Mo. Dept. of Conservation, university asking Missourians to send ticks for research study
JEFFERSON CITY, Mo. (KFVS) - Most people who have ventured through Missouri woods, fields, yards, and other outdoor environments have encountered ticks.
Ticks are large mites that drink the blood of humans and other mammals. They can also carry and spread pathogens that cause illnesses in people.
The Missouri Department of Conservation and A.T. Still University in Kirksville are asking people to save ticks they encounter and mail them to the University.
The ticks will be used for a new scientific research study to help better understand the statewide distribution of tick species and the human pathogens they carry.
According to the MDC, Missouri is home to three common species of ticks that bite humans: lone star tick, American dog tick, and deer tick.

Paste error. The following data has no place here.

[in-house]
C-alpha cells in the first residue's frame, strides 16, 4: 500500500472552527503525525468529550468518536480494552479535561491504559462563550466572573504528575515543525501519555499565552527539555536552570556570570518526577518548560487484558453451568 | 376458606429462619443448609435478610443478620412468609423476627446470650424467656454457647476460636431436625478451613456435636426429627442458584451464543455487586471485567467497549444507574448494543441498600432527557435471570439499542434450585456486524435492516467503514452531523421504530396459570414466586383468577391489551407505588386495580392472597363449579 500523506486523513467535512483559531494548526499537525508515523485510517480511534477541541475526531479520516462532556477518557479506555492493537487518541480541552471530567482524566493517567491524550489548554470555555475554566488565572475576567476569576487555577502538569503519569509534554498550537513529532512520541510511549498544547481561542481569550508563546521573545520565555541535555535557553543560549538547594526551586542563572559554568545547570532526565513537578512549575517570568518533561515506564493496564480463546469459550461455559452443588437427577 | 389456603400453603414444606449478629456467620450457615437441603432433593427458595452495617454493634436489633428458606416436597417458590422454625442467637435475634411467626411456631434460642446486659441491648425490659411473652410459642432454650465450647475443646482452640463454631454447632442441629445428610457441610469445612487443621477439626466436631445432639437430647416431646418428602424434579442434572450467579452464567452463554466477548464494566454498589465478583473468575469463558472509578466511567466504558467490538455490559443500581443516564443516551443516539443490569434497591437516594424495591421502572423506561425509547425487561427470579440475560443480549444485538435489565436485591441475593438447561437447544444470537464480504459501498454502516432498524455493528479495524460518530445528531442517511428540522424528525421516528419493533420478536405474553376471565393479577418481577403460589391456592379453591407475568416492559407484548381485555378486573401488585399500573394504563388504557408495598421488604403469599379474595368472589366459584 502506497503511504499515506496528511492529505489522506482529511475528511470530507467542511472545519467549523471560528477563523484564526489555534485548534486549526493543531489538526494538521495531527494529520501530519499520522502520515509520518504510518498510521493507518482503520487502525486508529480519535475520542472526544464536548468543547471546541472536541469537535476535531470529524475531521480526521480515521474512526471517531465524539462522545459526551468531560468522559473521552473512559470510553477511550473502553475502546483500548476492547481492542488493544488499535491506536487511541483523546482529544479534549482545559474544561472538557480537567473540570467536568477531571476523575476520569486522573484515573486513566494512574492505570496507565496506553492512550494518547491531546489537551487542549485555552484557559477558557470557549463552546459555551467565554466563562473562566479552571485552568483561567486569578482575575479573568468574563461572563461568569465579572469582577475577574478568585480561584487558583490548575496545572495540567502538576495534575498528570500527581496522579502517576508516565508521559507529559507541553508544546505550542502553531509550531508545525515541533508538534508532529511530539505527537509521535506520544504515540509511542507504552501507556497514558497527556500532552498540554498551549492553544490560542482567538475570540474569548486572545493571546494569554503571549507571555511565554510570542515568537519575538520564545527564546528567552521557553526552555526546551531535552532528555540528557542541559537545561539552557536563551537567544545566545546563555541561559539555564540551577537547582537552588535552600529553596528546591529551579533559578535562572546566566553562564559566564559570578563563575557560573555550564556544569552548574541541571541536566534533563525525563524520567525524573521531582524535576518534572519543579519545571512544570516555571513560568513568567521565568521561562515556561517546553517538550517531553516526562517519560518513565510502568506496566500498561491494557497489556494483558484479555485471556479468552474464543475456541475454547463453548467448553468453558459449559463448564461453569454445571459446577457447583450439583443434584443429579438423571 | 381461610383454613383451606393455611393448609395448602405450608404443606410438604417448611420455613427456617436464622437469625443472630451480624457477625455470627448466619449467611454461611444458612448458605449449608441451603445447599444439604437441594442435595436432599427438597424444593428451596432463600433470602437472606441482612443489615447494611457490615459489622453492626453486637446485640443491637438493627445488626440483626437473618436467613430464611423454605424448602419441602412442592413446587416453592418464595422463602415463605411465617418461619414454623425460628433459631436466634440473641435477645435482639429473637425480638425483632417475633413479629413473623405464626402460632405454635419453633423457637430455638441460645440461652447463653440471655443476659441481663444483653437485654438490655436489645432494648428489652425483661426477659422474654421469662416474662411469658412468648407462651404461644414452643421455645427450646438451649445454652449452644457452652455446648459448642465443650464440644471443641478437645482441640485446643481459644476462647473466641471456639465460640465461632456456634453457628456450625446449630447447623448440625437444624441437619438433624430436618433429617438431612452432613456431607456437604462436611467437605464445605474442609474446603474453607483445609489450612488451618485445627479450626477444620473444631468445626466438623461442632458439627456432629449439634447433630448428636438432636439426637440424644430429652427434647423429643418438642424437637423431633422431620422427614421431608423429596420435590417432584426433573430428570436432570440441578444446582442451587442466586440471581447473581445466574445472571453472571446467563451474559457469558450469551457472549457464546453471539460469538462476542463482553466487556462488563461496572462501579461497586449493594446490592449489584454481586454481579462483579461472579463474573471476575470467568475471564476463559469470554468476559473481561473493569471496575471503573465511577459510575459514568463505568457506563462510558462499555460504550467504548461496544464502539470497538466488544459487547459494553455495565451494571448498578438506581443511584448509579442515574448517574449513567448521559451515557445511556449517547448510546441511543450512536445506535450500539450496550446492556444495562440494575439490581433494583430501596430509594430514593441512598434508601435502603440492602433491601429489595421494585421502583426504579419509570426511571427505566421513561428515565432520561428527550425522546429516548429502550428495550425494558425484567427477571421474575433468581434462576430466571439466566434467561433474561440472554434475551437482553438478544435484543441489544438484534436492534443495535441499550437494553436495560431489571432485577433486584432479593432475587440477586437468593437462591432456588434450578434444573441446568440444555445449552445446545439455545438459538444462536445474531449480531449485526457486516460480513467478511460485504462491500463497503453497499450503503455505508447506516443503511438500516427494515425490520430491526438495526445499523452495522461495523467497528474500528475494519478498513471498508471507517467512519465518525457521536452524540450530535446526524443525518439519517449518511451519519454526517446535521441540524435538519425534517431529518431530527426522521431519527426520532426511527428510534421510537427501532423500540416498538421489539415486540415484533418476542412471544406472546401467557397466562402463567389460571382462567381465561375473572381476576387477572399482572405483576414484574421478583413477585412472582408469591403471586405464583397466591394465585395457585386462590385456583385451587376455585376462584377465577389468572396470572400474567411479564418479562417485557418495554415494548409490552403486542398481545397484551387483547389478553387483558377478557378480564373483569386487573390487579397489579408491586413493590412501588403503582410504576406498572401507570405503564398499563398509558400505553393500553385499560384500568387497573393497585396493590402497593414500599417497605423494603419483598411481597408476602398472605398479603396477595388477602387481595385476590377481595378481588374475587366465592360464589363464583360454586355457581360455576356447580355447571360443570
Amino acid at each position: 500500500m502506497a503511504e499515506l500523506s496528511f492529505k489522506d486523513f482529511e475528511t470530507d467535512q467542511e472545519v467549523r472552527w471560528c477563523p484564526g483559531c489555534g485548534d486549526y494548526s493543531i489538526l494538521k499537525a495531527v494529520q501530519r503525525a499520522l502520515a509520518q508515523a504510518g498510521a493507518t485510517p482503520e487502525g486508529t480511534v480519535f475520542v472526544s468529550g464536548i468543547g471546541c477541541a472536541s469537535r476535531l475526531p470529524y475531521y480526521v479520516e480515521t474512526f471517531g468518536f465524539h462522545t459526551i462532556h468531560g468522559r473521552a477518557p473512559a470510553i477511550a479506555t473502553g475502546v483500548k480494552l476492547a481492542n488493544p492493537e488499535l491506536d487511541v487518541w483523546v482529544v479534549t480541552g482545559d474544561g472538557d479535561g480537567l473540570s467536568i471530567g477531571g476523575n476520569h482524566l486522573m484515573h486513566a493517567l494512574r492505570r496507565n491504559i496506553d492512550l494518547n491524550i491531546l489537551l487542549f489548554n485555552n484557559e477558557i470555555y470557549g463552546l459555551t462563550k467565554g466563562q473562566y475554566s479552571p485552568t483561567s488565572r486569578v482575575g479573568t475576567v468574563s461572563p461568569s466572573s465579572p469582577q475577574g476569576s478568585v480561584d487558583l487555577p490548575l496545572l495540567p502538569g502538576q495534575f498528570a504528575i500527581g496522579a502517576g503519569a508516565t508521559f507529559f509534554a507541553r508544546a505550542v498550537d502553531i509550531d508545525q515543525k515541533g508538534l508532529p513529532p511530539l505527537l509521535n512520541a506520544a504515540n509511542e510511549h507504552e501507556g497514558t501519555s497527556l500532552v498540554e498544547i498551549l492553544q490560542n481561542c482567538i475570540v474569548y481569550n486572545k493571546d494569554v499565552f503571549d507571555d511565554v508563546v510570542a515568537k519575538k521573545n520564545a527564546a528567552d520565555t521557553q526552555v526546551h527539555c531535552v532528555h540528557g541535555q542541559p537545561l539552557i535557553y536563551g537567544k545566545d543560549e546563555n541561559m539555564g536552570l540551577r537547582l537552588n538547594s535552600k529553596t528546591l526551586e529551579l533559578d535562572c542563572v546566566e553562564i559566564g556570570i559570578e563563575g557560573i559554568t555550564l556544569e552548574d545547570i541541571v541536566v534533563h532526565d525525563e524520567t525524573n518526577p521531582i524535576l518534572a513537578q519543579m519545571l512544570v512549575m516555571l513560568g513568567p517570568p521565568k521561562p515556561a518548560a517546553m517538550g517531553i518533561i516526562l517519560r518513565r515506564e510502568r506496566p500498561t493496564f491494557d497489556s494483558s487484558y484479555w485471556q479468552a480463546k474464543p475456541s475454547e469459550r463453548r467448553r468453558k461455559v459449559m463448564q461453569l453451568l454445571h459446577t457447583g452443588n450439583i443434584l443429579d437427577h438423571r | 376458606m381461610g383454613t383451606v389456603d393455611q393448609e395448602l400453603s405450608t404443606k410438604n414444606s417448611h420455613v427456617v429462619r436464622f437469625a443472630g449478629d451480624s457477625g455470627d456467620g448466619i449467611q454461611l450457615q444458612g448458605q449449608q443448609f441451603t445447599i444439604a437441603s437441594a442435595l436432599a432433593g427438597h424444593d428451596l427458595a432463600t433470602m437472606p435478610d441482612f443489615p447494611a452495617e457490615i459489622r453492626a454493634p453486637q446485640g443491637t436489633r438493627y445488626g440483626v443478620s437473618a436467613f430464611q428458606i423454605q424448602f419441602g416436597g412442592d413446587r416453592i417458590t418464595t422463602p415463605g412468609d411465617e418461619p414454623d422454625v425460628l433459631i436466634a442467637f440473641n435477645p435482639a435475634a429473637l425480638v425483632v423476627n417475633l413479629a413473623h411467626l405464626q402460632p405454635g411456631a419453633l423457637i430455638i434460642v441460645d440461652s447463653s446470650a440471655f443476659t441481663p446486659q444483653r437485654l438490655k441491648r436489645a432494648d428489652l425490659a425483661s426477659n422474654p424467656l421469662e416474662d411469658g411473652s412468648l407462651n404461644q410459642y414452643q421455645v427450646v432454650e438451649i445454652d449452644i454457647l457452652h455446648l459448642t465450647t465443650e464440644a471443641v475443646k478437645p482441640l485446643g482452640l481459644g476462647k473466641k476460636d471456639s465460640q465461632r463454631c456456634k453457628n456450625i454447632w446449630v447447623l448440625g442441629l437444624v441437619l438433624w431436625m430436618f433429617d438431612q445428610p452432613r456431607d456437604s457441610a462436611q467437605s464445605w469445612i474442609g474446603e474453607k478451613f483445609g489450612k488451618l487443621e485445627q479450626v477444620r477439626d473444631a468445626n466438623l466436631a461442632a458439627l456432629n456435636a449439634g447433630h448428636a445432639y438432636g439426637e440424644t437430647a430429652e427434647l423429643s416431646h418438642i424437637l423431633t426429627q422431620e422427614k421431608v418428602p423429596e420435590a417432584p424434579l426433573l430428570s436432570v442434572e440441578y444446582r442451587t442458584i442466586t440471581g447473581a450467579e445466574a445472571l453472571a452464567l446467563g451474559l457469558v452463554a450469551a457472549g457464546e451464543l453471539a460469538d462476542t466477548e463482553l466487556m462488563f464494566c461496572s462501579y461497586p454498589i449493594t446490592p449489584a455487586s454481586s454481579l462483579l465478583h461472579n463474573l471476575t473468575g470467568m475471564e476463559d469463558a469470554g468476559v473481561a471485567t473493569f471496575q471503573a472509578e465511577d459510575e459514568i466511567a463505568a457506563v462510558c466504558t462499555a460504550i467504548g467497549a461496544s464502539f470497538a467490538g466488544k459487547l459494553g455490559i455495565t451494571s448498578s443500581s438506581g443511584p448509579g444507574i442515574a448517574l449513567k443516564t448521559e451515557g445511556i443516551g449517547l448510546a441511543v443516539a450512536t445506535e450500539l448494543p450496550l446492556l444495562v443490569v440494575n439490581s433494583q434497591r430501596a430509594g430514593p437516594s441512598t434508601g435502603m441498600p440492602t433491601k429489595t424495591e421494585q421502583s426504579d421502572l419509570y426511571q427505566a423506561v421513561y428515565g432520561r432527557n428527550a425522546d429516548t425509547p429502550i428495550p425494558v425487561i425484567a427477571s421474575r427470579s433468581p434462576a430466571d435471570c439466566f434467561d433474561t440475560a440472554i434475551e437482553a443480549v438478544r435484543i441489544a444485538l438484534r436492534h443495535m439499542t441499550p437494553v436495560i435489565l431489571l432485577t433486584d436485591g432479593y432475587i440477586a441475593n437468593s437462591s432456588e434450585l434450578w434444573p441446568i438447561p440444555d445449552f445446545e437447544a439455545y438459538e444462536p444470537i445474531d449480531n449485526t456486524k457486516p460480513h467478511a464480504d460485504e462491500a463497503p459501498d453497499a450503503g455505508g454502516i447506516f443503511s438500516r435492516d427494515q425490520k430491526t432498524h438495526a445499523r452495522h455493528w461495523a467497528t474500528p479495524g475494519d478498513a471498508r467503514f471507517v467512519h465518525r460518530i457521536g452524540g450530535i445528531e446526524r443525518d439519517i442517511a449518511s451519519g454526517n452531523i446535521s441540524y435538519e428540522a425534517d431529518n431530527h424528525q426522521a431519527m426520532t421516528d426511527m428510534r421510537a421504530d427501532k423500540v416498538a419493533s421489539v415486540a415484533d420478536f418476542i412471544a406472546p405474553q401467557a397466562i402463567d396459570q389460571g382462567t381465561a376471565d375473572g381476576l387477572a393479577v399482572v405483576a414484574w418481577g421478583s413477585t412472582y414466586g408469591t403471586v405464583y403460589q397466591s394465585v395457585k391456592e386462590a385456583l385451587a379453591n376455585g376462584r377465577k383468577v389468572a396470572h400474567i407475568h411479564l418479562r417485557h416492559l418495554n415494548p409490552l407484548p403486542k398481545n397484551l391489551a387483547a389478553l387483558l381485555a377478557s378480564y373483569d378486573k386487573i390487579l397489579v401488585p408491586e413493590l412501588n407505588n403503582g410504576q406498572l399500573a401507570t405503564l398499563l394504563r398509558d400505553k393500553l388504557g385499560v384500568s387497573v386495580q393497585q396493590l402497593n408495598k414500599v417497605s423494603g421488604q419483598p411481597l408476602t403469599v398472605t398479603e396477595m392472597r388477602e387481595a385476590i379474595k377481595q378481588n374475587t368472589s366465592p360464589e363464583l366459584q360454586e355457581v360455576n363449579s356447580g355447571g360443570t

Adult ticks are about a quarter-inch long and grow to nearly double that when engorged with blood.
MDC and A.T. Still University are partnering on a two-year research study to determine the presence of tick species throughout Missouri as well as the pathogens they may harbor.
The study will begin in April and end in September 2022.
“We need the help of many Missourians around the state,” said MDC Ecological Health Unit Science Supervisor Matt Combes. “Participation by many ‘citizen scientists’ is vital in helping us collect enough data at a scale unattainable by MDC and University scientists alone.”
To help with the research efforts, people are asked to place each live tick in a plastic zip-top bag with a piece of damp paper towel or moist cotton ball, then fold the bag and place it inside another plastic zip-top bag with a completed sample-submission form.
People are then asked to place the bag and completed sample-submission form in an envelope and mail it to:
A.T. Still University, ATTENTION: Deb Hudman -- Dept. of Microbiology & Immunology, 800 W. Jefferson St., Kirksville MO 63501.
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